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Internet companies are competing to gamify the new year “lucky money” tradition

Ever messaging app WeChat introduced its e-payment “red envelope” (hongbao) lottery in 2015, “snatching” virtual cash has become a beloved holiday tradition in family group chats, on par with complaining about the CCTV Spring Festival Gala or sharing fake news.

This year, with an estimated 7 billion RMB in virtual cash up for grabs ahead of the Spring Festival, a growing number of companies are leveraging the occasion to attract new users by adding new twists to the electronic hongbao game.

Screenshot of a hongbao generated in Alipay after the user collects five blessings

Alipay, a popular app third-party payment app affiliated with e-commerce firm Alibaba, began to hold its “AR Collect Fortune” challenge in 2016. Users can collect randomly virtual cards containing a blessing by opening the Alipay app’s QR scanner to scan any of character for “blessing,” or fu (福) that they come across—an easy task, given its ubiquity as roadside decoration or good luck charms on social media during the holidays.

Once they collect all five available blessings—for patriotism (爱国), rejuvenation (富强), harmony (和谐), friendship (友谊), and professionalism (敬业)—users may participate in a hongbao lottery on the lunar New Year’s Eve for shares of a 500 million RMB cash pool. At the time of writing the draw on January 24 has up to 142 million contenders.

ByteDance’s short-video platform Douyin (TikTok), which boasts 400 million daily active users, has been running its “Prosperity During Chinese New Year” challenge since 2018. This year, at the time of writing, a total of 100 million users have been collecting five virtual cards—发, 财, 中, 国, 年, making up the title of the challenge—to take part in a 300 million RMB draw; collect virtual cards with the logos of ByteDance products like news app Jinri Toutiao or selfie app Faceu to take part in a 200 billion RMB; and play a variety of Spring Festival-themed games and “hongbao rain” (virtual cash envelopes that randomly appear on the home page at different times) to win more cash or licensed products.

Moreover, for the first 1,088 people who collect the required cards will get a random subsidy on each red envelope they manage to collect, which could be as much as 10,000 RMB. Users can even take a short quiz given by Chinese actors at random times each evening to win more hongbao.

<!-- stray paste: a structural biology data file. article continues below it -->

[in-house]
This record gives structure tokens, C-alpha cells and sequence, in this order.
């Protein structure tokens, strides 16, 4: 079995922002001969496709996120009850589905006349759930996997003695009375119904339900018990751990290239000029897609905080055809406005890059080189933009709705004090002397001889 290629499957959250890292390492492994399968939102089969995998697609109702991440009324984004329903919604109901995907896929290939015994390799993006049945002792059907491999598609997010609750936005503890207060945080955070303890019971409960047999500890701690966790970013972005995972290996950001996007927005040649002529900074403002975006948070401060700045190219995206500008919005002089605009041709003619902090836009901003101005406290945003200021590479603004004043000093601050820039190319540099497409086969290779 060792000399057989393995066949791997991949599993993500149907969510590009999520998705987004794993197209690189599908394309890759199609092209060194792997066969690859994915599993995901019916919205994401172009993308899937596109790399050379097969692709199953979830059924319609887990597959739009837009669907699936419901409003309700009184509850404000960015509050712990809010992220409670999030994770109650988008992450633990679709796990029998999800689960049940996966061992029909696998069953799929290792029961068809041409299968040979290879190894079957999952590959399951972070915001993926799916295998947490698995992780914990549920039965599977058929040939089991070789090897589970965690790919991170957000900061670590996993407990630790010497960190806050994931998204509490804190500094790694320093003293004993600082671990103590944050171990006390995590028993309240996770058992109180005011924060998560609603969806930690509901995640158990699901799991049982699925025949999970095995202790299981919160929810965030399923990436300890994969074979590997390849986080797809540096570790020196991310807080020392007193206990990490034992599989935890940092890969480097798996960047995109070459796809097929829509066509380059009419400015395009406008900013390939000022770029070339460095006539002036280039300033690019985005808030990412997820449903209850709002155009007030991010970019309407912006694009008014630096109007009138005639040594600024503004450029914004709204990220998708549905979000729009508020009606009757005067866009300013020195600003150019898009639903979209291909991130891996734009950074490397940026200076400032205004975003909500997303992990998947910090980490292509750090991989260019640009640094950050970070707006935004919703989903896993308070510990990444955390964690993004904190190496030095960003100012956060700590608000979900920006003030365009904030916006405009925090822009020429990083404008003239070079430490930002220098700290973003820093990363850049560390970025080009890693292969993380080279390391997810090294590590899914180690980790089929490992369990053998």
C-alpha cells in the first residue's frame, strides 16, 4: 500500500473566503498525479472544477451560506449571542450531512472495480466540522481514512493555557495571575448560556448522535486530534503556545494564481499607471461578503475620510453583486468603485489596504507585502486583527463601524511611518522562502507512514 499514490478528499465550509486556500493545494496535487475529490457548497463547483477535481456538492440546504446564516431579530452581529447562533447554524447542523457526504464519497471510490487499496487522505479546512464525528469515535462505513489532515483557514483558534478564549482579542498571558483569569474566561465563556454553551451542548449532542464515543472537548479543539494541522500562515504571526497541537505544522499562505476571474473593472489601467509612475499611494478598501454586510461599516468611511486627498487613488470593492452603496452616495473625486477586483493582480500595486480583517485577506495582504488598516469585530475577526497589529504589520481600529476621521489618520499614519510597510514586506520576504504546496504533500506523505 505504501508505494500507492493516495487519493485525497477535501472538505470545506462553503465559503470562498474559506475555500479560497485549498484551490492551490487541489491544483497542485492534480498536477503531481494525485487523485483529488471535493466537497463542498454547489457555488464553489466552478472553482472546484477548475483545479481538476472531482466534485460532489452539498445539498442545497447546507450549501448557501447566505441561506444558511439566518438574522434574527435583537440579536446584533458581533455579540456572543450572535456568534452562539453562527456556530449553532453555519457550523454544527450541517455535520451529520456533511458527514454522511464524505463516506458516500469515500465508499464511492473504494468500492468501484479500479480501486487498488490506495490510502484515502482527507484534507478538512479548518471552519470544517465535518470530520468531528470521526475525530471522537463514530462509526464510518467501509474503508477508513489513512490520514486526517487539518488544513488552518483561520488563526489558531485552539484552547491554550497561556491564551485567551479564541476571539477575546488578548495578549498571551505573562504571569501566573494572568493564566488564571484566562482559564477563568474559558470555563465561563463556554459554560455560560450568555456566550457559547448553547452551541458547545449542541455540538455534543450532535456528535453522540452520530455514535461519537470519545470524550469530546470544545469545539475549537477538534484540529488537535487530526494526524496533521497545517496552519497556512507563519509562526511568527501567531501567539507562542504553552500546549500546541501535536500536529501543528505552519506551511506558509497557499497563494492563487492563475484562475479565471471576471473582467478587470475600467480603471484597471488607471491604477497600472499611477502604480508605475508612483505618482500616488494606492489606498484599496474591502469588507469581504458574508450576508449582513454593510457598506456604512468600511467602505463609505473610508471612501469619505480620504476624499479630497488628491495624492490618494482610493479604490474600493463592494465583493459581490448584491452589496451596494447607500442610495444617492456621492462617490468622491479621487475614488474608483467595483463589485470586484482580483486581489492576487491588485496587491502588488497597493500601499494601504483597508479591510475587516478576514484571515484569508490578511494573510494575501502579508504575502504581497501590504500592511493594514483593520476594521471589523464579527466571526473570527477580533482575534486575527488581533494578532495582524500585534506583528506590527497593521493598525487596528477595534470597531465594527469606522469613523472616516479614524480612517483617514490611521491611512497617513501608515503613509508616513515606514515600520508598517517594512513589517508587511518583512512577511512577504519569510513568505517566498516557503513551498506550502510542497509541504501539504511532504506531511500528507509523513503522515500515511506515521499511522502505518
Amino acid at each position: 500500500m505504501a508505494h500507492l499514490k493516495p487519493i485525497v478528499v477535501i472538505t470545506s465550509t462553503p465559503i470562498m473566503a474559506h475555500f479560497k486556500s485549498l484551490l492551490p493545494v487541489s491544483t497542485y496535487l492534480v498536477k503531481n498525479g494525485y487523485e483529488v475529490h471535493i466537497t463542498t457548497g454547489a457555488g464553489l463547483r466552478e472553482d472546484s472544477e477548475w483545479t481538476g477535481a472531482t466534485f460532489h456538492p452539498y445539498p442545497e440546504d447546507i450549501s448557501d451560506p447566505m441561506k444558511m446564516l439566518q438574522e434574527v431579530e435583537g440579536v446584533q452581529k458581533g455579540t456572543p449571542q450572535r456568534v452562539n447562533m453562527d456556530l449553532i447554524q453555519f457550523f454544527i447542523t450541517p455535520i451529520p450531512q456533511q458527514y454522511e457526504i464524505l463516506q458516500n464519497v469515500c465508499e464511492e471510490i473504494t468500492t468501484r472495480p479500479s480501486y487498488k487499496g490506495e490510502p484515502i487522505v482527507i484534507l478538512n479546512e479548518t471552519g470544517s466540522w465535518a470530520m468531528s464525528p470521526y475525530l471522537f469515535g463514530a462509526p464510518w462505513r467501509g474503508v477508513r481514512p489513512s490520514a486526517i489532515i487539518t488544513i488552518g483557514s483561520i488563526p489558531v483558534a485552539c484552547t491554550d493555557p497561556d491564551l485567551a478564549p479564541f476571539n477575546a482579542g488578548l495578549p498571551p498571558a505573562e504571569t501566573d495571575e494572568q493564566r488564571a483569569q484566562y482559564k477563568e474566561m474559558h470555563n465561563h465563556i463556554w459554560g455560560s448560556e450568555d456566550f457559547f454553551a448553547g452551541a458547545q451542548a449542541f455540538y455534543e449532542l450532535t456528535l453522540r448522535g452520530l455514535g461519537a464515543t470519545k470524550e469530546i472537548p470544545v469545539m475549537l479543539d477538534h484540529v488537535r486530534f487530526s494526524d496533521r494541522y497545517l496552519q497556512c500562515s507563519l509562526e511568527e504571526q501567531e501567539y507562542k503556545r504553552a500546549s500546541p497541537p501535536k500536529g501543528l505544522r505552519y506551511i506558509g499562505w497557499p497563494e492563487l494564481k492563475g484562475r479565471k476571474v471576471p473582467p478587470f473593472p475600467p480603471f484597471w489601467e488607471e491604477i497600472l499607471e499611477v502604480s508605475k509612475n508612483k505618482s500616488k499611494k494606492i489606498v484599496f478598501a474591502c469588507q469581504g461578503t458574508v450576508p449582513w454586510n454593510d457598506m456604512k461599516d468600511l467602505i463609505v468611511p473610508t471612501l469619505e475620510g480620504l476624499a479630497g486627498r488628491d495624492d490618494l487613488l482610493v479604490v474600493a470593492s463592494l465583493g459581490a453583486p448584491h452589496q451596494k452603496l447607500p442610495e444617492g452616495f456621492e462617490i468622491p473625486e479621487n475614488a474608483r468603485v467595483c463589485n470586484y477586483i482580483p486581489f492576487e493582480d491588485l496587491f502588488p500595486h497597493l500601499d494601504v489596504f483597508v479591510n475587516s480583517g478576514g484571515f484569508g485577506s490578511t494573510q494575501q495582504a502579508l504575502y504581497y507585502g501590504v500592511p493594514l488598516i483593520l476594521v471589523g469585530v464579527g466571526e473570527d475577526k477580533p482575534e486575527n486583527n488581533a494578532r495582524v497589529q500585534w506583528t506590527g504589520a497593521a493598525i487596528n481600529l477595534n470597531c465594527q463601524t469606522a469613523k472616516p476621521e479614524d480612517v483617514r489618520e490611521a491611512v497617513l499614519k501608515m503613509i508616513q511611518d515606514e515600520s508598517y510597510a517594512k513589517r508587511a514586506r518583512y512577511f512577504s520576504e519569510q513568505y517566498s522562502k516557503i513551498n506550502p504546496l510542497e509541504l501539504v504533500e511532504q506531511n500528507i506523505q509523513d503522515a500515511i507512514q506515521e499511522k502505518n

For the companies that make them, the complexity of hongbao games not only draw in new users, but making sure that addicted players spend a lot of time in the app and drive up engagement numbers. Search engine Baidu gives users extra chances to collect its “fortune cards” by watching 10 seconds’ worth of content in Haokan Video, an affiliated app, or browsing for 10 seconds in Baidu Forums. Live stream giant Kuaishou offers “hongbao rain” throughout the day—but only virtual cash of over of 100 RMB can be redeemed into the user’s bank account.

Customers are also encouraged to spend via hongbao games, which generate more revenue for the company. At the back of Alipay’s virtual cards are coupons for group tours and insurance. Those who recommend friends to download the app will also receive a bonus of 10 to 20 RMB each.

However, the complexity of these games—echoing similarly confusing sales promotions that take place during China’s internet “shopping festivals“—also benefit law-breakers. A man in Hainan province paid 300 RMB to a man who offered to sell him 发, the rarest Douyin card.

“When I transferred him the money, he just accepted without giving the card,” the victim told Beijing Youth Daily. “And then I found myself blacklisted when I threatened to accuse him.” The paper also found that many users who claimed to be “giving away” extra cards in QQ chat groups were actually selling them.

The five virtual cards in Douyin

“Don’t let commercialization dampen the human touch,” the People’s Daily implored in the headline of a 2017 editorial on WeChat’s virtual hongbao. It was already too late.

Cover Image by Ida Huang from Pixabay


author Yang Tingting (杨婷婷)

Yang Tingting is a Chinese editor at The World of Chinese. Interested in telling Chinese stories, she writes mainly about culture, language, and society.

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